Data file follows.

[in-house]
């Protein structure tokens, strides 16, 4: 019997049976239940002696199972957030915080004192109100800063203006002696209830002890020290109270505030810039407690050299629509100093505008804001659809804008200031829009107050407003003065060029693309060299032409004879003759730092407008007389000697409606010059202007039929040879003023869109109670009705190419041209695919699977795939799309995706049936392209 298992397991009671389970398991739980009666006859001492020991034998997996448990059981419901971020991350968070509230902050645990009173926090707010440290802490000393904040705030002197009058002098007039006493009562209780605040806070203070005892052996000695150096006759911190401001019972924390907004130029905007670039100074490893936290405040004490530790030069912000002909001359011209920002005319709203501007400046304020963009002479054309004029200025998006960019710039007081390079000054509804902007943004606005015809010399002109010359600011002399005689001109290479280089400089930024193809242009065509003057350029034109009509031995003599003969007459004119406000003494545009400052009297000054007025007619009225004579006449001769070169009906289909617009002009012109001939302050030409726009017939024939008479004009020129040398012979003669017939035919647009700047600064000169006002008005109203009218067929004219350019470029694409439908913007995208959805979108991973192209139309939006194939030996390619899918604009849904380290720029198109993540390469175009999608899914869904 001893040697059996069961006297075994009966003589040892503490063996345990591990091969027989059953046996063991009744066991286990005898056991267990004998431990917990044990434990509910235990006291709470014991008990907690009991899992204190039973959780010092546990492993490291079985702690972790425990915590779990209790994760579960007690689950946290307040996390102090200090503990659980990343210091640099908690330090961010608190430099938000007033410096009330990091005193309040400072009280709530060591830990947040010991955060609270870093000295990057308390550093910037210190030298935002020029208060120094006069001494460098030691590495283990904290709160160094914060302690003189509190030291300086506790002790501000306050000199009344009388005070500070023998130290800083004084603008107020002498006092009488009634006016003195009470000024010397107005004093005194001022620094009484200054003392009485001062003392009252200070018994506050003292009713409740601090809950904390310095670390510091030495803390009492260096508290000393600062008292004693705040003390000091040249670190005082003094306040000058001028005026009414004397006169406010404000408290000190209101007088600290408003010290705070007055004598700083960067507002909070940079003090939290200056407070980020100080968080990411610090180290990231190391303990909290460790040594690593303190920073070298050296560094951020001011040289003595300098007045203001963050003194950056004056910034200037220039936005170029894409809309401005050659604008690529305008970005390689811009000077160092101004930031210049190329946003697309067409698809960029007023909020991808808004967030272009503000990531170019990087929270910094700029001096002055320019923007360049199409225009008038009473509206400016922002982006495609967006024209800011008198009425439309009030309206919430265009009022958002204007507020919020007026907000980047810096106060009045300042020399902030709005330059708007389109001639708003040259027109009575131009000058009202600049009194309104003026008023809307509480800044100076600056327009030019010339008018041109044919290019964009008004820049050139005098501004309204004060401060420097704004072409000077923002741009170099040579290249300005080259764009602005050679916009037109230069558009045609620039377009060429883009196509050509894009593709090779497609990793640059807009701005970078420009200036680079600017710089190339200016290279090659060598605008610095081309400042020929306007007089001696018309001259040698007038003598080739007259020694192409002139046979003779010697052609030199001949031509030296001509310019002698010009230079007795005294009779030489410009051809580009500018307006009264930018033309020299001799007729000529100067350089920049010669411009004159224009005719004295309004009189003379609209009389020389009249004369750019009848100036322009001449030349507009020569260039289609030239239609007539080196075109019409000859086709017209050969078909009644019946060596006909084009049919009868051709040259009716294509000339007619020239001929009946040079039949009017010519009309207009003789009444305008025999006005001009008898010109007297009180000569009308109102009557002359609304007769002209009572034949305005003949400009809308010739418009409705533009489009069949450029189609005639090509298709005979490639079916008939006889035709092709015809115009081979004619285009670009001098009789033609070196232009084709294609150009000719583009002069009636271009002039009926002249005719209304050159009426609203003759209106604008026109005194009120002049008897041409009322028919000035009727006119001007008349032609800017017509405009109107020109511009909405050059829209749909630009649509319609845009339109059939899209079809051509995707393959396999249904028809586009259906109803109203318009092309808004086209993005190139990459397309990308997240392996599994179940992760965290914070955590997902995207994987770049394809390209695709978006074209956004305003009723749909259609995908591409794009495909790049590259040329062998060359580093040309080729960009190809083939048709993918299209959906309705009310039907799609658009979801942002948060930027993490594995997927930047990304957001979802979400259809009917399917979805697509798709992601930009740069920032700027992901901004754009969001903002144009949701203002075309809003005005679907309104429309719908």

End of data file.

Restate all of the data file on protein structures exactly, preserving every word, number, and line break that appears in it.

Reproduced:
[in-house]
């Protein structure tokens, strides 16, 4: 019997049976239940002696199972957030915080004192109100800063203006002696209830002890020290109270505030810039407690050299629509100093505008804001659809804008200031829009107050407003003065060029693309060299032409004879003759730092407008007389000697409606010059202007039929040879003023869109109670009705190419041209695919699977795939799309995706049936392209 298992397991009671389970398991739980009666006859001492020991034998997996448990059981419901971020991350968070509230902050645990009173926090707010440290802490000393904040705030002197009058002098007039006493009562209780605040806070203070005892052996000695150096006759911190401001019972924390907004130029905007670039100074490893936290405040004490530790030069912000002909001359011209920002005319709203501007400046304020963009002479054309004029200025998006960019710039007081390079000054509804902007943004606005015809010399002109010359600011002399005689001109290479280089400089930024193809242009065509003057350029034109009509031995003599003969007459004119406000003494545009400052009297000054007025007619009225004579006449001769070169009906289909617009002009012109001939302050030409726009017939024939008479004009020129040398012979003669017939035919647009700047600064000169006002008005109203009218067929004219350019470029694409439908913007995208959805979108991973192209139309939006194939030996390619899918604009849904380290720029198109993540390469175009999608899914869904 001893040697059996069961006297075994009966003589040892503490063996345990591990091969027989059953046996063991009744066991286990005898056991267990004998431990917990044990434990509910235990006291709470014991008990907690009991899992204190039973959780010092546990492993490291079985702690972790425990915590779990209790994760579960007690689950946290307040996390102090200090503990659980990343210091640099908690330090961010608190430099938000007033410096009330990091005193309040400072009280709530060591830990947040010991955060609270870093000295990057308390550093910037210190030298935002020029208060120094006069001494460098030691590495283990904290709160160094914060302690003189509190030291300086506790002790501000306050000199009344009388005070500070023998130290800083004084603008107020002498006092009488009634006016003195009470000024010397107005004093005194001022620094009484200054003392009485001062003392009252200070018994506050003292009713409740601090809950904390310095670390510091030495803390009492260096508290000393600062008292004693705040003390000091040249670190005082003094306040000058001028005026009414004397006169406010404000408290000190209101007088600290408003010290705070007055004598700083960067507002909070940079003090939290200056407070980020100080968080990411610090180290990231190391303990909290460790040594690593303190920073070298050296560094951020001011040289003595300098007045203001963050003194950056004056910034200037220039936005170029894409809309401005050659604008690529305008970005390689811009000077160092101004930031210049190329946003697309067409698809960029007023909020991808808004967030272009503000990531170019990087929270910094700029001096002055320019923007360049199409225009008038009473509206400016922002982006495609967006024209800011008198009425439309009030309206919430265009009022958002204007507020919020007026907000980047810096106060009045300042020399902030709005330059708007389109001639708003040259027109009575131009000058009202600049009194309104003026008023809307509480800044100076600056327009030019010339008018041109044919290019964009008004820049050139005098501004309204004060401060420097704004072409000077923002741009170099040579290249300005080259764009602005050679916009037109230069558009045609620039377009060429883009196509050509894009593709090779497609990793640059807009701005970078420009200036680079600017710089190339200016290279090659060598605008610095081309400042020929306007007089001696018309001259040698007038003598080739007259020694192409002139046979003779010697052609030199001949031509030296001509310019002698010009230079007795005294009779030489410009051809580009500018307006009264930018033309020299001799007729000529100067350089920049010669411009004159224009005719004295309004009189003379609209009389020389009249004369750019009848100036322009001449030349507009020569260039289609030239239609007539080196075109019409000859086709017209050969078909009644019946060596006909084009049919009868051709040259009716294509000339007619020239001929009946040079039949009017010519009309207009003789009444305008025999006005001009008898010109007297009180000569009308109102009557002359609304007769002209009572034949305005003949400009809308010739418009409705533009489009069949450029189609005639090509298709005979490639079916008939006889035709092709015809115009081979004619285009670009001098009789033609070196232009084709294609150009000719583009002069009636271009002039009926002249005719209304050159009426609203003759209106604008026109005194009120002049008897041409009322028919000035009727006119001007008349032609800017017509405009109107020109511009909405050059829209749909630009649509319609845009339109059939899209079809051509995707393959396999249904028809586009259906109803109203318009092309808004086209993005190139990459397309990308997240392996599994179940992760965290914070955590997902995207994987770049394809390209695709978006074209956004305003009723749909259609995908591409794009495909790049590259040329062998060359580093040309080729960009190809083939048709993918299209959906309705009310039907799609658009979801942002948060930027993490594995997927930047990304957001979802979400259809009917399917979805697509798709992601930009740069920032700027992901901004754009969001903002144009949701203002075309809003005005679907309104429309719908």